Capturing Guatemala: In praise of travel scrapbooks
Artist and writer Candace Rose Rardon on the value of the scrapbook as a way of honouring a journey’s fleeting moments.
My journey to Guatemala last year began like many other trips for me — with a fresh sketchbook in my backpack, its blank pages ready to capture scenes from the country where I’d rented a small house along Lake Atitlán and planned to spend the summer.
This time, I had a different mission in mind for my sketchbook. In addition to sketches, I also wanted to include maps, write down short observations and entries, and paste in travel memorabilia: things like boarding passes, ticket stubs, business cards, beer and wine labels, notes and receipts — i.e., all those little pieces of ephemera that usually end up tucked between the pages of your guidebook or novel.
In short, my mission was this: to transform my sketchbook into a travel scrapbook — a place to creatively document my favourite moments and memories from Lake Atitlán.
While I often focus on an entire scene for a sketch — be it a market, cathedral, or bustling streetscape — for one of my first sketches in Guatemala, I narrowed my focus in — way in — to a single vermillion-coloured hibiscus from my front yard.
The house I had rented was situated mere metres from Lake Atitlán, a serene body of water in the country’s western highlands that is encircled by volcanoes and misty hills. Observing the lake’s beautiful natural landscape swiftly became a favourite part of my day, especially the verdant bushes, hibiscus plants, and morning glory vines that grew around my house in abundance.
One balmy morning, I plucked a hibiscus from my yard, placed it on my worn wooden dining table, and portrayed the flower’s vibrant hues in my sketchbook as best I could with watercolours. But, my sketch of the hibiscus was only half of that particular entry.
On the facing page, I glued down a part of the box for the hibiscus herbal tea I brewed every night, as well as the label from a bottle of Quezalteca — a sweet liqueur, infused with hibiscus juice (or rosa de Jamaica, as the flower is known in Spanish). I’d grown up with hibiscus plants in my own backyard in the U.S., so it was exciting to see the flower reimagined and given so many new uses in Guatemala.
As content as I was with my new daily rituals in Guatemala, once or twice a week I managed to pull myself away from my little house on the lake and head into town, about a 20-minute walk away. Lake Atitlán is surrounded by many traditional Mayan villages, and I was living on the outskirts of a town called San Pedro La Laguna.
My first stop in San Pedro every week was the local market, where I’ve always felt more grounded in a new community. There, I befriended a produce vendor named Juana, whose cherries and lychees were a perfect afternoon snack. I bought mangoes from Alex, their skin the colour of a sunset. And from many others I would fill my shopping bag with piquant chilies, avocados, tomatoes, peppers, and limes.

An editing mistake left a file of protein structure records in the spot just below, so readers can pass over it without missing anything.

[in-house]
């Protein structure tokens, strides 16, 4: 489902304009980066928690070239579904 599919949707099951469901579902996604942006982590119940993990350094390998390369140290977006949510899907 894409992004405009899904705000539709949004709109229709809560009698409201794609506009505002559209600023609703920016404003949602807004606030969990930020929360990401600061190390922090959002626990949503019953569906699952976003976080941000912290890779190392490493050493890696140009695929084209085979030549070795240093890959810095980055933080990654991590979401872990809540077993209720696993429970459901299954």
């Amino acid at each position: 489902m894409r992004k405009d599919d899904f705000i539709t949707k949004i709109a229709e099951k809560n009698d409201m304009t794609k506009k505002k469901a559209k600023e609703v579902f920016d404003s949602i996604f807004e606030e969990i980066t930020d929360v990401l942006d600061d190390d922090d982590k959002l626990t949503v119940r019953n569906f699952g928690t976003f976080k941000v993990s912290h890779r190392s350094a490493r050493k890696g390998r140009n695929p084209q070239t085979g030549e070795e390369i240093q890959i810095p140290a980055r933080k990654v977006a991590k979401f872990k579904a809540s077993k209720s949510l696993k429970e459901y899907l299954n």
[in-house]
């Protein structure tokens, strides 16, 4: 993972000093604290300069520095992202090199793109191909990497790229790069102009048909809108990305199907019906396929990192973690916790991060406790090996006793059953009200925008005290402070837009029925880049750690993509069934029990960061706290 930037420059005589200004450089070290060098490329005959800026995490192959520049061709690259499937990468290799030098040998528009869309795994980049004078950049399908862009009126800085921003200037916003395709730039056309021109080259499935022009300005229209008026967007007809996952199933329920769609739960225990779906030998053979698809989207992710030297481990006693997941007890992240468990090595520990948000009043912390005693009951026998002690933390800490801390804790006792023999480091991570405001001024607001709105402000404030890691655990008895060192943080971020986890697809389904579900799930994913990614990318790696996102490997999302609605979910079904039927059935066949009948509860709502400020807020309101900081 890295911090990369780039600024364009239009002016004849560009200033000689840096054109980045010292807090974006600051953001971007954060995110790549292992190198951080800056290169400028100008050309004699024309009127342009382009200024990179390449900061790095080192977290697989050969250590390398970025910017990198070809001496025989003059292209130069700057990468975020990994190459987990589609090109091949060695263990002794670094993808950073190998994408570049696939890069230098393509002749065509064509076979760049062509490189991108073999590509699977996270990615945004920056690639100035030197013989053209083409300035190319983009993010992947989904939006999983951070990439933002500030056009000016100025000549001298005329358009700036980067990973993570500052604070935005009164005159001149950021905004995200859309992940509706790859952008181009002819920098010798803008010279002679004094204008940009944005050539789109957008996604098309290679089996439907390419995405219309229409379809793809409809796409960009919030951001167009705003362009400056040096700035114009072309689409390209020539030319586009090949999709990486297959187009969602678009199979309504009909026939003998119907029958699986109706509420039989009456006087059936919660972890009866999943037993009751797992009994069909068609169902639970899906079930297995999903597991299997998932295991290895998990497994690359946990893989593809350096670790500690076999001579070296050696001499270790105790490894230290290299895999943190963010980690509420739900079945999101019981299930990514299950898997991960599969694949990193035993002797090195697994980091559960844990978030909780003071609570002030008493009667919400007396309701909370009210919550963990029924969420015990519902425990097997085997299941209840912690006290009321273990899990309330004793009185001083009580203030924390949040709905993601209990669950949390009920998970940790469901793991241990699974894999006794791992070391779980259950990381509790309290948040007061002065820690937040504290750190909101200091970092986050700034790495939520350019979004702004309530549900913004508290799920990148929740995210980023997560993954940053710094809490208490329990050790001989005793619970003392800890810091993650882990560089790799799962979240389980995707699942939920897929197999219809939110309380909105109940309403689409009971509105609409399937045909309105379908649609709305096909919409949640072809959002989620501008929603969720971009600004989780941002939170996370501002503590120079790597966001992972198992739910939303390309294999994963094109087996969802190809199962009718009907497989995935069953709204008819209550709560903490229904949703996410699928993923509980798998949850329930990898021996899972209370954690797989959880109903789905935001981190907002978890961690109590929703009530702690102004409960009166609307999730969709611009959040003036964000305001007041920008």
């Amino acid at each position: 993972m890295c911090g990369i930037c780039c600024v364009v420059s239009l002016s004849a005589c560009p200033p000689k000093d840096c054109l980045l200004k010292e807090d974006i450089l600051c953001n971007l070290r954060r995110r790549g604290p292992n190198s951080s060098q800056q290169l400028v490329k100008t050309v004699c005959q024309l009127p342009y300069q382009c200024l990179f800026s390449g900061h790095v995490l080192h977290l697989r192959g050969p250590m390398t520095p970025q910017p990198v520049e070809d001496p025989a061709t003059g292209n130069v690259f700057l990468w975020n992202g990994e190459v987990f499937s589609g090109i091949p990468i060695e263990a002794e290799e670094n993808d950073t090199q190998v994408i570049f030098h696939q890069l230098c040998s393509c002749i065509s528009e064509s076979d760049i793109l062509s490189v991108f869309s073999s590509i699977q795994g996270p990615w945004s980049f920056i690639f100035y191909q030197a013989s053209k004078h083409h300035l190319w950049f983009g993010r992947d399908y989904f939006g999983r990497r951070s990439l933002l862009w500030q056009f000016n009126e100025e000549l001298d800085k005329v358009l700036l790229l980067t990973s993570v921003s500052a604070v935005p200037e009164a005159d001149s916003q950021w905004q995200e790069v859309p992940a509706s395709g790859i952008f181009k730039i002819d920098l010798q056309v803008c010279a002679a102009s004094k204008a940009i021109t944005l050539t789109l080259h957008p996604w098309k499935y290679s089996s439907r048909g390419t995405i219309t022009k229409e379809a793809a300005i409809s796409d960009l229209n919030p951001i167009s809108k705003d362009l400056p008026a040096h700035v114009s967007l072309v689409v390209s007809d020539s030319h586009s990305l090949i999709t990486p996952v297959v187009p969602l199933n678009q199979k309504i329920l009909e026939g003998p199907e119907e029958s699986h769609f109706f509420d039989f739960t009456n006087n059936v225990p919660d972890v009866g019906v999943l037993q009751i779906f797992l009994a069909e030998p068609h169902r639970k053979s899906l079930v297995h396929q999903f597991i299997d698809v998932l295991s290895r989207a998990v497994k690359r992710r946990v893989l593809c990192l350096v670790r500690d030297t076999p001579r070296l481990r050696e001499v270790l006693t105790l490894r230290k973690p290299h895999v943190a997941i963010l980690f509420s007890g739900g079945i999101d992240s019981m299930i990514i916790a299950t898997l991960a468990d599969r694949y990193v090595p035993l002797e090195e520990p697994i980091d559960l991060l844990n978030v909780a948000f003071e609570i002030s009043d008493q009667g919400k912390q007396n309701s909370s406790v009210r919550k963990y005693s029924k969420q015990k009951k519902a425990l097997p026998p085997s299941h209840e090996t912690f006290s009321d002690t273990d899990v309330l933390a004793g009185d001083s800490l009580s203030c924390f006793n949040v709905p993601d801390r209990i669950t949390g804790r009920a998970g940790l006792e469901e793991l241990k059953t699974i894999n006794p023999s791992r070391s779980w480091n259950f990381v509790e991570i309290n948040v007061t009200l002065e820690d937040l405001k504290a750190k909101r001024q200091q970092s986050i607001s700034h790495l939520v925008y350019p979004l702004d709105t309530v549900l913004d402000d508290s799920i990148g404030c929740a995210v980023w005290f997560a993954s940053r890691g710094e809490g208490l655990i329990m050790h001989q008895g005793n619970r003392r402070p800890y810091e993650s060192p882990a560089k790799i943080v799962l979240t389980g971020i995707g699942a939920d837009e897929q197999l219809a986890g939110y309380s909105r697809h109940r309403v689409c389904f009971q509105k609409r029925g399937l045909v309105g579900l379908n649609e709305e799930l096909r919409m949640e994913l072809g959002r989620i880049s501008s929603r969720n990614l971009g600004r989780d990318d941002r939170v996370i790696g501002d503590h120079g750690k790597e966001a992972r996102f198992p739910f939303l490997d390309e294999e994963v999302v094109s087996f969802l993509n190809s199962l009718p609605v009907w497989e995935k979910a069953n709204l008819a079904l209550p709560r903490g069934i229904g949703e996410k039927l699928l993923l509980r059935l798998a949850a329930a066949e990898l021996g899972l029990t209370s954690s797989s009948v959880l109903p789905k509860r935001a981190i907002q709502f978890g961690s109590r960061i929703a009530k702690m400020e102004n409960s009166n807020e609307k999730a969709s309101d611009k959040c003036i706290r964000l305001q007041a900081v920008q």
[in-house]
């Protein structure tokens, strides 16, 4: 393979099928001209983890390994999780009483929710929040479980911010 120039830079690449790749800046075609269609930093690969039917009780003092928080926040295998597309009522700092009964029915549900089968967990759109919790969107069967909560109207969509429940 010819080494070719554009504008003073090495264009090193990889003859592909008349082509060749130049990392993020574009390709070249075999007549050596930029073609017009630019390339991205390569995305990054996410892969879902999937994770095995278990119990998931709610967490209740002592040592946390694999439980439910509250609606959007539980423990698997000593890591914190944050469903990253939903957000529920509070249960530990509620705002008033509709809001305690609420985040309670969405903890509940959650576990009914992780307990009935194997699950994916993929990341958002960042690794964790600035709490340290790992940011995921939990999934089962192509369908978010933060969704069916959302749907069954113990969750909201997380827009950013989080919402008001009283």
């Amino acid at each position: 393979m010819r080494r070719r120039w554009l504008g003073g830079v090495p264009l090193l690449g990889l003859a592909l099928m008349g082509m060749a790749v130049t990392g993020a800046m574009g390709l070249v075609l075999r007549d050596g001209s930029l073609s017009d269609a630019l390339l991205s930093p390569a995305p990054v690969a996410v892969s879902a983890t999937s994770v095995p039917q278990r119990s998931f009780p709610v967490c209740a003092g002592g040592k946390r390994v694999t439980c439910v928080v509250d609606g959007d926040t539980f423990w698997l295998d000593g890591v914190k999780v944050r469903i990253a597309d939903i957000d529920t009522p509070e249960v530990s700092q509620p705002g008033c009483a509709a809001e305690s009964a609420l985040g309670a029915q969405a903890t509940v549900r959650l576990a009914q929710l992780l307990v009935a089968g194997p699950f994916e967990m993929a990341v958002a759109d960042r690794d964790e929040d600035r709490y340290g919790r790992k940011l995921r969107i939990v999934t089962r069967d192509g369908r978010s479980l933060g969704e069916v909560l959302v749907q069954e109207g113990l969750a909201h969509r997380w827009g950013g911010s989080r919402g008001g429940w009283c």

Once, I arrived home and began unpacking my latest purchases, I stopped to marvel at the quality and quantity of what I’d just bought at the market — all for the equivalent of USD $7.00. To obtain such a bounty for such a price felt like another gift from Guatemala that summer — one I knew I couldn’t fail to record in my sketchbook.
From my weekly wanders through the market to a nightly cup of hibiscus tea, my days in Guatemala were soon ordered by sacred rhythms and rituals — and yet the moment I most looked forward to every day was a walk along the lake at sunset.
This wasn’t only because Lake Atitlán takes on a magical glow during golden hour, the rich, gloaming light making the region’s layered hills seem almost transparent; it was because so many local residents also seemed to enjoy an evening walk, and they always had time to slow down and say hello.
I met the family featured in one of my first sketches above, where a woman named Gilda and her mother, Petrona, walked home with cloth bundles on their heads. Another night, I met a coffee farmer named Nicolas, who told me his small farm was by the lake. When he asked, “Would you like to see it?” I couldn’t have been happier to accompany him down a narrow dirt trail to the lake’s edge and view his organic coffee plants.
And, on the night I met a woman named Josefa and her daughter, who were out gathering guava and jacaranda leaves to use for medicinal purposes, I carried a few of the leaves home with me. Just as I’d done with the hibiscus at the beginning of the summer, I laid the leaves out on my dining table and sketched them by candlelight, writing beneath the sketch: “Life along Lake Atitlán continues to welcome me in.”
Just as it’s easy for bus tickets and favourite labels to be forever lost in the pages of our guidebooks, so is it easy to lose these small encounters and connections from a journey. Transforming my Guatemala sketchbook into a scrapbook taught me the value of capturing them — that it is one way of honouring a journey’s fleeting moments, which are so often the ones we most want to hold on to.
G Adventures runs a number of departures in Guatemala encompassing a wide range of departure dates and activities to cater to different tastes. We’re thrilled at the prospect of showing you this big blue planet of ours — check out our small group trips here.
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